The ANC has historic ties with Cuba, and Cuban soldiers fought against soldiers of the apartheid regime at Cuito Cuanavale, Angola, in 1988. For many years Cuban leaders have been treated in South Africa as heroes by the current government and many voters.
But when the then Water Affairs Minister Lindiwe Sisulu announced that Cuban engineers were coming to help with water problems in South Africa, Mashaba led the charge against them.
This forced the National Society of Black Engineers of South Africa to consider its constituency, which, of course, included black engineers who are unemployed. As a result, it came out against the move. That allowed other organisations, including the overwhelmingly white union Solidarity, to do the same.
The moves started a much bigger conversation in which many people criticised Sisulu, and in particular the cost of the initiative.
The identity of the people who were criticising Sisulu suggests that Mashaba may have been able to use this to decouple racial identity from voting behaviour, that he may have been able to separate black voters from the ANC on the issue of Cuba.
There are other examples of this behaviour.
Mashaba has also been championing the cause of the three people who died underground in the Lily Mine in Mpumalanga. Pretty Nkambule, Solomon Nyirenda and Yvonne Mnisi died when the lamp room container they were in sank deep underground.
Some of their relatives have refused to leave the site of the mine, demanding that their remains be recovered. The company that owned the mine went into business rescue, while the cost of sinking a new shaft that would allow the lamp room to be recovered has been estimated at around R130-million.
Mashaba has been supporting the families and launched a civil court action aimed at helping them get restitution.
This has allowed Action SA to consistently criticise the mine’s management and the ANC government for allowing this to happen. This is part of a move to show that Action SA cares more for black miners and their families than the ANC does.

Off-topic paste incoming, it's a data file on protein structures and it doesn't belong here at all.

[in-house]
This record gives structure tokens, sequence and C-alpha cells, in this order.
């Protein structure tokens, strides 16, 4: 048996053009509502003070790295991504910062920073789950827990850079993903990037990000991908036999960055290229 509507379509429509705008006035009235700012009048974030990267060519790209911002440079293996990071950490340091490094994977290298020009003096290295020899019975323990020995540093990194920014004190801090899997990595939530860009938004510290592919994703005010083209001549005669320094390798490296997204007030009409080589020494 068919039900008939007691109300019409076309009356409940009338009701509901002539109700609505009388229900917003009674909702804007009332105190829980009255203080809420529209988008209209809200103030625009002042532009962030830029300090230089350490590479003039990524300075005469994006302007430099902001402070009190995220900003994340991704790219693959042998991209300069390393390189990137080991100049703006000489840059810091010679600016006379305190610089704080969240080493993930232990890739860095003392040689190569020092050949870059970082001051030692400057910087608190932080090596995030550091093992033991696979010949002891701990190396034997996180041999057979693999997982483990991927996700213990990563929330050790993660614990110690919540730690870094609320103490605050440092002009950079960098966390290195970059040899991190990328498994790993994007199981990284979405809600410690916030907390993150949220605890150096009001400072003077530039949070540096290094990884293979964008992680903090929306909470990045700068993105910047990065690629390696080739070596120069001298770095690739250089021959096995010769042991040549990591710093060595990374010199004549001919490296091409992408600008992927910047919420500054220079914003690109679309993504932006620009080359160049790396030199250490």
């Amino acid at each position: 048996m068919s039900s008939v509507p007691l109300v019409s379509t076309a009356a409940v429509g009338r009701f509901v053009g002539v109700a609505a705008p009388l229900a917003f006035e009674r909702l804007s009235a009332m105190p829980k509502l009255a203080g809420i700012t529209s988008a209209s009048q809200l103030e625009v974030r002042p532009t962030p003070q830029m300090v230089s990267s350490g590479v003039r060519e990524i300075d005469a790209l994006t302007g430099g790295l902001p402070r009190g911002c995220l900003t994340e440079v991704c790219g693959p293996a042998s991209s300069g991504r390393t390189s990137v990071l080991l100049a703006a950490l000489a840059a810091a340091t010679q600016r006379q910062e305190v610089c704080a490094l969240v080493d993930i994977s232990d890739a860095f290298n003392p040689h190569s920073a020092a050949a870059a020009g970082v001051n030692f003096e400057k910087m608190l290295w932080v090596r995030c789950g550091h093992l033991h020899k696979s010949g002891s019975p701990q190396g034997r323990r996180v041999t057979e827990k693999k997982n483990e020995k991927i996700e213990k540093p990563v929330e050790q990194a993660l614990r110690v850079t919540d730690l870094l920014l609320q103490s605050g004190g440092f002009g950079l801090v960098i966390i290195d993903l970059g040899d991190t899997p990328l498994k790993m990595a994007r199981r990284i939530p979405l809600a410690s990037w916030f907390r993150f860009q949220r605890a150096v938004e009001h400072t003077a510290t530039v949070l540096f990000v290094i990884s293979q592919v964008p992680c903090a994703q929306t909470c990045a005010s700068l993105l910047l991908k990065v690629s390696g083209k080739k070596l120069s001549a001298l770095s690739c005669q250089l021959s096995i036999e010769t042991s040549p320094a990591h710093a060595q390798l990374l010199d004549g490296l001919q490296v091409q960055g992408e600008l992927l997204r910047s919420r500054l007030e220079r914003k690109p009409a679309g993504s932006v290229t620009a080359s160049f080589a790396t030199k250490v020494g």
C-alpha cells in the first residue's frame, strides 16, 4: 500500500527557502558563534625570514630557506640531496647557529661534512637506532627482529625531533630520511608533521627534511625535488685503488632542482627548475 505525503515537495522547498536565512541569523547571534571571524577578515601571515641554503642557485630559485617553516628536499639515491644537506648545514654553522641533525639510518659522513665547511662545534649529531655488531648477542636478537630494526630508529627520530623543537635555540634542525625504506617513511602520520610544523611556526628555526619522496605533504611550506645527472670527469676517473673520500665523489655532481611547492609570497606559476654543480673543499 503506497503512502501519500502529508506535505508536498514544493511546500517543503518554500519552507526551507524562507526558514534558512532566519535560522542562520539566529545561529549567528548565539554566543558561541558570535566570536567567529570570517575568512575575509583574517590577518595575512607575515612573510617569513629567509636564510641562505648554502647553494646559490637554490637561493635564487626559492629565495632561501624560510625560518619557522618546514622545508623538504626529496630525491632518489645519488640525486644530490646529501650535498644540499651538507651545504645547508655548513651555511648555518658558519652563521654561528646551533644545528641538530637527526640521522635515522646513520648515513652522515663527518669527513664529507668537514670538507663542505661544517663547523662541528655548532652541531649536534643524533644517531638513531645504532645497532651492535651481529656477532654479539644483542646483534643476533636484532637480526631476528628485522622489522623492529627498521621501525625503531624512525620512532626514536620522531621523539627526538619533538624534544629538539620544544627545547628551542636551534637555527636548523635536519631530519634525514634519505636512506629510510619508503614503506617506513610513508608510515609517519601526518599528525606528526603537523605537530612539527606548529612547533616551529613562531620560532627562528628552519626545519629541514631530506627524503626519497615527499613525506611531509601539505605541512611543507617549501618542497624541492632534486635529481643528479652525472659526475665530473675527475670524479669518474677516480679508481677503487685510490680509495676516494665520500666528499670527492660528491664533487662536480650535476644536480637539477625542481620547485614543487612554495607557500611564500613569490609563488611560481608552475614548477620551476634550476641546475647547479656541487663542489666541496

While it appears that Action SA is getting more attention than other parties, Mashaba may soon need to make some difficult decisions, which could limit further growth.
It is unlikely that he will win enough votes to control a majority in any council or metro, even in Joburg where he is running as the mayoral candidate.
This means that for him to have any power at all and to avoid relegation to the opposition benches, he will have to join a coalition with other parties. It may be that the greater the number of parties in a coalition, the less stable it is.
Senior figures in the ANC have said that they expect to govern through coalitions in the near future. (Ekurhuleni Mayor Mzwandile Masina recently published a book on the subject). Mashaba has already promised to never be a part of a coalition with the biggest party in the country, the party most likely to be able to form administrations in councils.
This limits his options after the elections. He could end up having to join a coalition with his former party, the DA, and the EFF. This is unlikely to lead to stable governing.
He could even end up in a position where he wins just enough seats in a city to form a coalition with the ANC and no one else. And yet he has already shut down this option.
Also, just going into a coalition with a group of parties, a potentially unstable coalition, could cause him to be tarnished by the behaviour of his coalition partners. He could be politically damaged by being in an administration that is perceived as corrupt.
There can be no doubt that Mashaba has sunk significant resources into Action SA. This may turn into some support in the elections. But what is likely to be more important over the longer term are the political choices that he makes in the coming weeks and months. DM